What is the issue with mental illness?
Mental illness exists all over, but research continues to find that mental illness on college campuses is an issue, both in the rising rates that it affects students and the stigma that surrounds it. Evidence suggests that students in late adolescence (15-18) leading into emerging adulthood (18-24) are experiencing increasing levels of mental health problems, due to greater amounts of stress in their lives. This is important to know because it shows that mental illness is not targeting a select few, but rather many college-aged students all over. This is why the stigma that surrounds mental illness is the problem. Students need to know that having a mental health problem isn’t something they should be ashamed of or try to deal with on their own, in fear of being “weak” or judged by others. By destigmatizing mental illness, those suffering will feel more comfortable stepping forward, talking about their struggles, and getting the help they need. This is where Active Minds comes in.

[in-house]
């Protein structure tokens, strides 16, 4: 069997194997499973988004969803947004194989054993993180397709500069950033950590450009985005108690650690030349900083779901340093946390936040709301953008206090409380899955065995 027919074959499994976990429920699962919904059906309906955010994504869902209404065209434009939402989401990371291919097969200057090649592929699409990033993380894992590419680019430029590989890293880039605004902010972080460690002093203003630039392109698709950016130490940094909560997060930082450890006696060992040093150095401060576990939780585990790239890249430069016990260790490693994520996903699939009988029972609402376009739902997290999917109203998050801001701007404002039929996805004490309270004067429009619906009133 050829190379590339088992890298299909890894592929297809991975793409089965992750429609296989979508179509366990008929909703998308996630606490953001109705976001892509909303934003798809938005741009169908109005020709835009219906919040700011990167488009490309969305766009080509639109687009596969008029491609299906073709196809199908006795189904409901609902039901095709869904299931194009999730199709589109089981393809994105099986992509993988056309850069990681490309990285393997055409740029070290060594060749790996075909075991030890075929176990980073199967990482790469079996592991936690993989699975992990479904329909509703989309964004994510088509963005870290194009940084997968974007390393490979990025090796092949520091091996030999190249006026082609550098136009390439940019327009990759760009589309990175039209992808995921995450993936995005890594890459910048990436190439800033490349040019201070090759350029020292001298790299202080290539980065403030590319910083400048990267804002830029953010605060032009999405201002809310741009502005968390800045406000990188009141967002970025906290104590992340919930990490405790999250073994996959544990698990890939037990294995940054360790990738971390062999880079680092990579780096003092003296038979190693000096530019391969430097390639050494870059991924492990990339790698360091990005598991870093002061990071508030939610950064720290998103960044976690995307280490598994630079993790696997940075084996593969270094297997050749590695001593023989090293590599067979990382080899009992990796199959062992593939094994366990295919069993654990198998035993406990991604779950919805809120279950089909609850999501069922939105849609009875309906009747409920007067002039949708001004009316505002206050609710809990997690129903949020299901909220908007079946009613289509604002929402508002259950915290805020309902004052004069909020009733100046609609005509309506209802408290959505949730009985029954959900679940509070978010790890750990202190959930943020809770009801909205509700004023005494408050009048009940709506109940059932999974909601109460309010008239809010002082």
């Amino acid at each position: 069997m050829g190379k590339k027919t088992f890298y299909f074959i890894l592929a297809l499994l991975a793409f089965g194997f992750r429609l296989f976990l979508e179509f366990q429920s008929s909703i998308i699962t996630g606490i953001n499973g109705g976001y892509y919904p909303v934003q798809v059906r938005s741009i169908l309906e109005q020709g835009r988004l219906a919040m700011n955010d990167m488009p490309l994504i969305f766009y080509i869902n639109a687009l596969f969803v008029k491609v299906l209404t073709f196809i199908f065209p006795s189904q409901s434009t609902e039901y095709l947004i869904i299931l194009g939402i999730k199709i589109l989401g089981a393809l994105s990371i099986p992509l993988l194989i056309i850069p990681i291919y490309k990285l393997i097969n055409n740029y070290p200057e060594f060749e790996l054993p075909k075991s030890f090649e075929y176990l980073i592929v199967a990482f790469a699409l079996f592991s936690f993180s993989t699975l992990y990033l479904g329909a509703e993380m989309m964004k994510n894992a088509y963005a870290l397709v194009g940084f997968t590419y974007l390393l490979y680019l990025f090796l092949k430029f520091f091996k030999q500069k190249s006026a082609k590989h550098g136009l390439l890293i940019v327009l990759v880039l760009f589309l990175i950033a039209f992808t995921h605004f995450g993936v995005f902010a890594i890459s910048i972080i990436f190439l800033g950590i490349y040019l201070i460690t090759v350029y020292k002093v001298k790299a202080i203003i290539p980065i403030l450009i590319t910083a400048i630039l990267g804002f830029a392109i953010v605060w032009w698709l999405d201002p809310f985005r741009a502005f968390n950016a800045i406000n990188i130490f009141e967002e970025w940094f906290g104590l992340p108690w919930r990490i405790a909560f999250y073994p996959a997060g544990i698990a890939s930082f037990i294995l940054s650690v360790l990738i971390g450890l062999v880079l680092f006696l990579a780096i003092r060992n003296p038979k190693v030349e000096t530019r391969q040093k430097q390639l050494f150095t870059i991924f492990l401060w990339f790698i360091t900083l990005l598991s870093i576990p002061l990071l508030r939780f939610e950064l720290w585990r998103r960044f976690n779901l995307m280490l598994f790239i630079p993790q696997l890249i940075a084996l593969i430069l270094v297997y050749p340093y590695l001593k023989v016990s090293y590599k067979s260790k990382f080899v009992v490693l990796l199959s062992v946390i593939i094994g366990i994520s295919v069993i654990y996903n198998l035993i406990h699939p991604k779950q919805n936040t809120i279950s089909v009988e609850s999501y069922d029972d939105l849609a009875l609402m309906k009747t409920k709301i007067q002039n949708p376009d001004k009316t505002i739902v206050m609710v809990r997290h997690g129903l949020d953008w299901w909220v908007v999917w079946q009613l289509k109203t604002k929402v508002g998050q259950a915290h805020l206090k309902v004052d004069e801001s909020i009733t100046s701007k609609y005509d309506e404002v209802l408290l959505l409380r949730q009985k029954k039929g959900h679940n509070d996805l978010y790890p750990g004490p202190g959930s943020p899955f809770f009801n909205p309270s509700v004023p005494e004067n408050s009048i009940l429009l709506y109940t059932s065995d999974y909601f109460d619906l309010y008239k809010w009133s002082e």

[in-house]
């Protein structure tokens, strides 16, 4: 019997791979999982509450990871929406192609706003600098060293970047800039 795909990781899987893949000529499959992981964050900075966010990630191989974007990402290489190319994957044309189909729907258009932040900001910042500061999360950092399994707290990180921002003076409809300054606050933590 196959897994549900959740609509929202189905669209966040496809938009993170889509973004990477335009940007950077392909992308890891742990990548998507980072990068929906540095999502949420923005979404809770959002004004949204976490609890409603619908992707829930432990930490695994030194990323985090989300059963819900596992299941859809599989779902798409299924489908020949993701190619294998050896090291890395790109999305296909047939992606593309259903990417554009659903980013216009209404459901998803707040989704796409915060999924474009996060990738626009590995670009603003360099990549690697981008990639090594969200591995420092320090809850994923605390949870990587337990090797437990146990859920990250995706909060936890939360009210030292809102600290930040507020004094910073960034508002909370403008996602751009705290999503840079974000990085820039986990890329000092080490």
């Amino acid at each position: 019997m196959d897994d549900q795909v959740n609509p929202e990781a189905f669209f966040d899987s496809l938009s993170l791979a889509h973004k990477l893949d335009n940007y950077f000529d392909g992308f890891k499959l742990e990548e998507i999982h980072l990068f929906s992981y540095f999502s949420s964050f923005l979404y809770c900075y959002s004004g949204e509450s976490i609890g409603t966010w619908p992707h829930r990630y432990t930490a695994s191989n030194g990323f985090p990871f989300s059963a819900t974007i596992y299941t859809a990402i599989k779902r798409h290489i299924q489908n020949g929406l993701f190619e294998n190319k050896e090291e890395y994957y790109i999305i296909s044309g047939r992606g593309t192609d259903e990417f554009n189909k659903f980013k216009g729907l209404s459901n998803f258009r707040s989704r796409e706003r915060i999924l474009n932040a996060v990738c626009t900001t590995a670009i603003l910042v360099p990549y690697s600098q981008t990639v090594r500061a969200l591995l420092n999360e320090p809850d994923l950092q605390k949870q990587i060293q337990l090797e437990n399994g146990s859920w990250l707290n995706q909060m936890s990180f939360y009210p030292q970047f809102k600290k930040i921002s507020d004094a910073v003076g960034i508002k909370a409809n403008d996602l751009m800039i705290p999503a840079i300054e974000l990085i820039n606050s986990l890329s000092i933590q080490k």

What is Active Minds?
Active Minds was founded by a junior named Alison Malmon at the University of Pennsylvania after her older brother Brian tragically committed suicide in 2000 after suffering from schizoaffective disorder. She was determined to get people talking about mental illness all while fighting to destigmatize it, so people could get help sooner and avoid tragedies like her brother’s. Although it started as a small idea known as “Open Minds” at the University of Pennsylvania, it quickly gained support and spread to Georgetown University. The growth of chapters on many campuses continued and allowed Active minds, the new name, to become a nationally recognized non-profit organization in 2003. Today, Active Minds, through its over 400 nationwide student-run chapters, continues to help raise awareness about mental illness and educate students about mental health resources on and around campus. The organization does this by holding campus-wide events that seek to get people openly discussing mental illness, in order to help destigmatize it. Although Active Minds doesn’t provide counseling or treatment for people suffering directly, they help connect people to resources that can provide the help they need. (Active Minds website)